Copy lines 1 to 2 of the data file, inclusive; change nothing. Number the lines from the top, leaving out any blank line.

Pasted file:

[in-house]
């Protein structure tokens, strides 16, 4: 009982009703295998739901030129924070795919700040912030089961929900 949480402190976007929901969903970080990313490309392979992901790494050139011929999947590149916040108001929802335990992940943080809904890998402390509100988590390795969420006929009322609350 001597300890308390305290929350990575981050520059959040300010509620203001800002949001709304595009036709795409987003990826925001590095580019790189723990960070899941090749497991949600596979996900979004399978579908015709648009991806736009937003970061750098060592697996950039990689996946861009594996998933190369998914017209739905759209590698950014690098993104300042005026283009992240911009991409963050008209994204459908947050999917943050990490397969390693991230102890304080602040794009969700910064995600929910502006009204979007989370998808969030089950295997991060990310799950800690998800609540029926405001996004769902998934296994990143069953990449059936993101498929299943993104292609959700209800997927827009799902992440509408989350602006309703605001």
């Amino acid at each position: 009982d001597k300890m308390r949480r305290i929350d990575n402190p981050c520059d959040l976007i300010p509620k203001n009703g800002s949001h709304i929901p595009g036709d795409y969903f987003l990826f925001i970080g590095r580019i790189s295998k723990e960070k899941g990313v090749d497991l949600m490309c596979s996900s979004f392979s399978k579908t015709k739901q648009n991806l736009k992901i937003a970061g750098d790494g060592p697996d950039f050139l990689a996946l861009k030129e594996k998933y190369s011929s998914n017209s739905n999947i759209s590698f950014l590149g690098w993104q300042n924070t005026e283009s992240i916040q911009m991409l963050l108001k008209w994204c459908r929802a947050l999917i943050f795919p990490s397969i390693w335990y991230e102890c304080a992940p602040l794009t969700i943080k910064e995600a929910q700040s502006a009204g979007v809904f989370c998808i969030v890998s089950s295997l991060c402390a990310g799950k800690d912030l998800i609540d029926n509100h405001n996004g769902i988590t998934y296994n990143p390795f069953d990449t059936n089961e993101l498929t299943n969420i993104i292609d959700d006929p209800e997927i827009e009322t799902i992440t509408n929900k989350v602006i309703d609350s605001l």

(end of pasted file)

[in-house]
């Protein structure tokens, strides 16, 4: 009982009703295998739901030129924070795919700040912030089961929900 949480402190976007929901969903970080990313490309392979992901790494050139011929999947590149916040108001929802335990992940943080809904890998402390509100988590390795969420006929009322609350 001597300890308390305290929350990575981050520059959040300010509620203001800002949001709304595009036709795409987003990826925001590095580019790189723990960070899941090749497991949600596979996900979004399978579908015709648009991806736009937003970061750098060592697996950039990689996946861009594996998933190369998914017209739905759209590698950014690098993104300042005026283009992240911009991409963050008209994204459908947050999917943050990490397969390693991230102890304080602040794009969700910064995600929910502006009204979007989370998808969030089950295997991060990310799950800690998800609540029926405001996004769902998934296994990143069953990449059936993101498929299943993104292609959700209800997927827009799902992440509408989350602006309703605001």